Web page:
Scientists have uncovered why whisky does not leave behind “coffee rings” when it dries, an advance that may lead to a new type of industrial coating or even ink for 3D printers.
When coffee is spilled and allowed to evaporate on a surface, it typically leaves behind a ring, which has come to be known logically enough, as the coffee ring effect.
Researchers at the Princeton University in US analysed various whiskies and other fluids and their results suggest the possibility for a new type of industrial coating.
Ernie Button, a photographer living in Arizona noticed that the residue left behind when whisky dried in a clear drinking glass, was starkly dramatic when lit from below with various colours.
He began photographing such residue and eventually noticed that not all whiskies left behind interesting patterns, ‘Phys.org’ reported.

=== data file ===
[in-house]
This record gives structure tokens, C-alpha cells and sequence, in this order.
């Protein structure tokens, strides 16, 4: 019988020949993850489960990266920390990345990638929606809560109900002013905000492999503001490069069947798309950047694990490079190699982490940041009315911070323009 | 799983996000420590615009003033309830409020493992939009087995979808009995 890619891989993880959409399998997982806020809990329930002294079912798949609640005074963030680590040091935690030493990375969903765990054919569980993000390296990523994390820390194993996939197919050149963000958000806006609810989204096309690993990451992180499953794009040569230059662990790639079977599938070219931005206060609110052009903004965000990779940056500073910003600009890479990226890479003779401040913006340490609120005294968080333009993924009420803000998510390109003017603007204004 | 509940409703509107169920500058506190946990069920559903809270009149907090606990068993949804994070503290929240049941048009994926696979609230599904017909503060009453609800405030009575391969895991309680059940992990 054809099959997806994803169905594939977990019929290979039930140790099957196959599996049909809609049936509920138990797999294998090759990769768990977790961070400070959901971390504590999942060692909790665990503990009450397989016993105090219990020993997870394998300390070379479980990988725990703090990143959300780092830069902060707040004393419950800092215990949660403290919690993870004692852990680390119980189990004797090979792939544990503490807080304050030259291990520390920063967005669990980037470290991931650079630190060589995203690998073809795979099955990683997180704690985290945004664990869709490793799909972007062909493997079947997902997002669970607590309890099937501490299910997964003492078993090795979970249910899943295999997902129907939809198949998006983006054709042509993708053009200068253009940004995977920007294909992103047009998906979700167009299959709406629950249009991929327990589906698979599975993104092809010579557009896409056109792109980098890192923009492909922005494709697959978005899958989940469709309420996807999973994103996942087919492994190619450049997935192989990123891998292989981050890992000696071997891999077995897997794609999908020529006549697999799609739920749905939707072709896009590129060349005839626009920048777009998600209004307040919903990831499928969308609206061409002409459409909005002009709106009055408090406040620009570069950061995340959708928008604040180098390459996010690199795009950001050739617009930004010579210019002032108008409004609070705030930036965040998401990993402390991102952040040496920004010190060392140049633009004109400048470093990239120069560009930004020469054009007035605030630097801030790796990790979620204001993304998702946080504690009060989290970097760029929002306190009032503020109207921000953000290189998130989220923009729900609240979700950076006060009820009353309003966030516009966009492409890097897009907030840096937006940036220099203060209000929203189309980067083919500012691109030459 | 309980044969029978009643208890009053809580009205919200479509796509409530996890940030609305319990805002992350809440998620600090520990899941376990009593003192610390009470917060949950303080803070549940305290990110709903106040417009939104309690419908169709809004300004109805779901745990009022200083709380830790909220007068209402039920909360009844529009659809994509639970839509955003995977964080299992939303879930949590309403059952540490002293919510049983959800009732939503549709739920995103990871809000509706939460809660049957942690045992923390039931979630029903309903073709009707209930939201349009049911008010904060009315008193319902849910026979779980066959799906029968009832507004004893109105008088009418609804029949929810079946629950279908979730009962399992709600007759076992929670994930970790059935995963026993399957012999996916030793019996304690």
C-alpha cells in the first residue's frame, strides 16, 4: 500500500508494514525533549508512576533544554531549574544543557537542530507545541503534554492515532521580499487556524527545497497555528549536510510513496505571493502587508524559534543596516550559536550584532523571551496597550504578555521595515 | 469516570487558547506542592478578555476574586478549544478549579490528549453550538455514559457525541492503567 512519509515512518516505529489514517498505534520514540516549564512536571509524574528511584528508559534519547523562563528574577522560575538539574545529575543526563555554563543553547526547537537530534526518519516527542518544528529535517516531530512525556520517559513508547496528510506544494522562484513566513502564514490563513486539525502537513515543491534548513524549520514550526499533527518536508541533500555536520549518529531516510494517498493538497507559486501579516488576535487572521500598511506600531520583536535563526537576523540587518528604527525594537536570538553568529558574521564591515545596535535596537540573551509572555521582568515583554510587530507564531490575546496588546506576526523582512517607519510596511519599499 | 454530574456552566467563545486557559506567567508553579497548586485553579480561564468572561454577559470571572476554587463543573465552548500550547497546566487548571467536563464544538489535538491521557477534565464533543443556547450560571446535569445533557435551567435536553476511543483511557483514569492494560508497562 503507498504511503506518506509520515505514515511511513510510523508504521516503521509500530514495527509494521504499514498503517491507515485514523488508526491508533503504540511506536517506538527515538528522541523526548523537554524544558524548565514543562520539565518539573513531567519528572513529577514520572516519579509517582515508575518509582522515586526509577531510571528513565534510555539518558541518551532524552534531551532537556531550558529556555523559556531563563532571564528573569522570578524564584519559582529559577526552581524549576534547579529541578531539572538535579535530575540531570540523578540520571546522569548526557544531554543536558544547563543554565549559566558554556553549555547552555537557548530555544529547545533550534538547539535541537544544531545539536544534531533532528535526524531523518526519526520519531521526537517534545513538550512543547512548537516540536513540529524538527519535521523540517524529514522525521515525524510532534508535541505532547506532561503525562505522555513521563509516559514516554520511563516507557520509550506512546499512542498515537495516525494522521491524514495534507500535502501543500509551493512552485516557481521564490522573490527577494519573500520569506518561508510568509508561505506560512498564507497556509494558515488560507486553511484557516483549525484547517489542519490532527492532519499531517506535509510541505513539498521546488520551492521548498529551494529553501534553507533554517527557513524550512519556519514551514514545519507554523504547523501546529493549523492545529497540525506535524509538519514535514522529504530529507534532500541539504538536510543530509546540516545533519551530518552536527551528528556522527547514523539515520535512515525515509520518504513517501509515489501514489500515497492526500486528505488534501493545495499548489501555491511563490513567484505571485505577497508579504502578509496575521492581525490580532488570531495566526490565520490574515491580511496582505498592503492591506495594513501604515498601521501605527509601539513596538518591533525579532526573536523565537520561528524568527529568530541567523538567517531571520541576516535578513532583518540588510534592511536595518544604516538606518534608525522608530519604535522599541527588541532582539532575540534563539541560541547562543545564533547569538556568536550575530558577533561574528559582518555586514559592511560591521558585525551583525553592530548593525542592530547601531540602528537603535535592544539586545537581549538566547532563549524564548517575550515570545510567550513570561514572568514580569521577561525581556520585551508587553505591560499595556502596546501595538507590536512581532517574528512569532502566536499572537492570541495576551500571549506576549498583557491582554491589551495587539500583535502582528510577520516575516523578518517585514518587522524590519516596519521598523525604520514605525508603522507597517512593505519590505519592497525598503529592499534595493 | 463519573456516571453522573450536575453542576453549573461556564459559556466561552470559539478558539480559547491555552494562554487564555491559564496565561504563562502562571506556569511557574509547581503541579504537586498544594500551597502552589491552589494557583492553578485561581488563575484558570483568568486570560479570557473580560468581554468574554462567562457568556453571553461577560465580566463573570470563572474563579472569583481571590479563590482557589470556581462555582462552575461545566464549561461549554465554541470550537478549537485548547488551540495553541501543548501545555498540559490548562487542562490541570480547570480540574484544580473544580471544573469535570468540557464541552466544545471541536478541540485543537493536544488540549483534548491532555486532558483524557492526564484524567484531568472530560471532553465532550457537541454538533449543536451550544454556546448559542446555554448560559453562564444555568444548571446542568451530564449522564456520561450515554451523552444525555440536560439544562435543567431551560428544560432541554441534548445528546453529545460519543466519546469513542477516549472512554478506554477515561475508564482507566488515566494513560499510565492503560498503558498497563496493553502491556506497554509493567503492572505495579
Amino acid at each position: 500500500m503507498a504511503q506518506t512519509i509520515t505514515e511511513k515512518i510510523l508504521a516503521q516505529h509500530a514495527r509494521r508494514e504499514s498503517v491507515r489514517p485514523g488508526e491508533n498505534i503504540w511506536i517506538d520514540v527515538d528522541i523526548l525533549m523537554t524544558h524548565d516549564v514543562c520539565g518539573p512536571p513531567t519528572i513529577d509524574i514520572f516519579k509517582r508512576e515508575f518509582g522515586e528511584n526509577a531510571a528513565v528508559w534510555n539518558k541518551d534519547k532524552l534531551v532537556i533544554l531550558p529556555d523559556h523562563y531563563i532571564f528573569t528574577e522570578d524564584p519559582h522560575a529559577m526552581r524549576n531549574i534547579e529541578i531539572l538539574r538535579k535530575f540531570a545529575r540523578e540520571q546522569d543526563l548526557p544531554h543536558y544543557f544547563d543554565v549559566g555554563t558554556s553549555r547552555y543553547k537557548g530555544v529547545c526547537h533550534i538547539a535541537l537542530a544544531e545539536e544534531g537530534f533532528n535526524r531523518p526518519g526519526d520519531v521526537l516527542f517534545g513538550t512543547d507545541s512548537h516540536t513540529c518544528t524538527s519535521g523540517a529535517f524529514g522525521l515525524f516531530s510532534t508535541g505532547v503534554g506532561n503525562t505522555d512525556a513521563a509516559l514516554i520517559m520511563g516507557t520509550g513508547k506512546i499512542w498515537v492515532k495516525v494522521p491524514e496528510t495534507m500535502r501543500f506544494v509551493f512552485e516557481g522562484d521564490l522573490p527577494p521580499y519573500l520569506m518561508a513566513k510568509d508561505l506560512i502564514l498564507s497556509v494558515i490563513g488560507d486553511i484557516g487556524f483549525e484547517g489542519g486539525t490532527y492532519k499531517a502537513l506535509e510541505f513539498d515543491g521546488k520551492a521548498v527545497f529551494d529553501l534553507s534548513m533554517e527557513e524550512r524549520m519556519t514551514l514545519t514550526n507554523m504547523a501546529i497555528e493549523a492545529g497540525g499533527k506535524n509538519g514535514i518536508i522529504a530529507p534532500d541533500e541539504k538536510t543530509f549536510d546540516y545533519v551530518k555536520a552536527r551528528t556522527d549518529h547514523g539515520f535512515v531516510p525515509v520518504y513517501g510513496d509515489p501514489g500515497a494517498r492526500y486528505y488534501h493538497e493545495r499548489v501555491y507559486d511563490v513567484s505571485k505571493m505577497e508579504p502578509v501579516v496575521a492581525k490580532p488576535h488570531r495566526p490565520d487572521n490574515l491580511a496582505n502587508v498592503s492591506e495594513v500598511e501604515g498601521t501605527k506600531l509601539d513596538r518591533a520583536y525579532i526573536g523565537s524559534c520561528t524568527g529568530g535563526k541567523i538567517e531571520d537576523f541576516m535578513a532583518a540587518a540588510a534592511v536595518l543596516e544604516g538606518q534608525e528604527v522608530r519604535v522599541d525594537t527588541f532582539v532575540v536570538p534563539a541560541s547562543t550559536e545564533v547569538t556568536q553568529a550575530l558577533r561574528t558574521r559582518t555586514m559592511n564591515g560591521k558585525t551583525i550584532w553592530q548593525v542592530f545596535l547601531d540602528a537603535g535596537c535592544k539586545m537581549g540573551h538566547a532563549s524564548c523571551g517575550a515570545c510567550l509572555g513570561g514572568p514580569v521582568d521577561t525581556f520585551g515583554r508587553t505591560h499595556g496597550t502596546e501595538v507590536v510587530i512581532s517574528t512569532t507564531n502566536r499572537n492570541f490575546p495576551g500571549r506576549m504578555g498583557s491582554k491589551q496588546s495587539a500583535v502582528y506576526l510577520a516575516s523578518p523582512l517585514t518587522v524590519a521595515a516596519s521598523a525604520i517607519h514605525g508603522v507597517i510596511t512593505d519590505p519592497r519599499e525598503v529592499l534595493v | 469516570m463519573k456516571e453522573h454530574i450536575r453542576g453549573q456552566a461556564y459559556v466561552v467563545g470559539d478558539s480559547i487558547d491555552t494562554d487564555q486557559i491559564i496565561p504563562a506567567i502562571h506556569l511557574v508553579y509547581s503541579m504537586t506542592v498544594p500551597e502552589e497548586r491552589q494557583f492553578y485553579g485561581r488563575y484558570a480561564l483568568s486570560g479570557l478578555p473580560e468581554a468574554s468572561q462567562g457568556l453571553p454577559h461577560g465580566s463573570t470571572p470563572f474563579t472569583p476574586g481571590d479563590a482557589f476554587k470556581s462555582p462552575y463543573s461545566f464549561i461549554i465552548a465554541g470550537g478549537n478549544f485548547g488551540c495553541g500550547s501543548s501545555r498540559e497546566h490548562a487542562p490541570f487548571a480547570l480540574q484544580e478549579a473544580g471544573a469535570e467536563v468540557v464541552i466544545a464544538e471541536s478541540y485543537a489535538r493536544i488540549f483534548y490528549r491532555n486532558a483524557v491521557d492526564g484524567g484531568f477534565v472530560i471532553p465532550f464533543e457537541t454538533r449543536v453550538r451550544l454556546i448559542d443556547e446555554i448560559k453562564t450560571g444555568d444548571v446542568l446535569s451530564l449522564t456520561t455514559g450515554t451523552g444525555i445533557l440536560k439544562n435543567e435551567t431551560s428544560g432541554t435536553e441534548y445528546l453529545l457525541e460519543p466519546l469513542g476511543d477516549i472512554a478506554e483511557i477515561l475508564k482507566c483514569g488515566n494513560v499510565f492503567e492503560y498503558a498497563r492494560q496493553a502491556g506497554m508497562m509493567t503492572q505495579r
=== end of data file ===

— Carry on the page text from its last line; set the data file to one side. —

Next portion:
The research team at Princeton found that those whiskies that did not leave behind a coffee ring type pattern when they evaporated, had two important features.
The first was fat-like molecules that lowered surface tension - as the liquid evaporated, they collected on the edges of the drying surface which created a tension gradient that pulled the liquid back inward.
The second feature was plant-derived polymers that caused a sticking effect, which helped channel particles in the liquid to the base material where they remained stuck.
The researchers created liquids that behaved in the same way as whisky. Removing either the polymers or surfactants prevented the liquid from leaving behind non-coffee ring characteristics.
Researchers noted that because of its even coating distribution characteristics, whisky-type liquids could be industrial coatings or even a type of ink for 3D printers.
The research was published in the journal Physical Review Letters.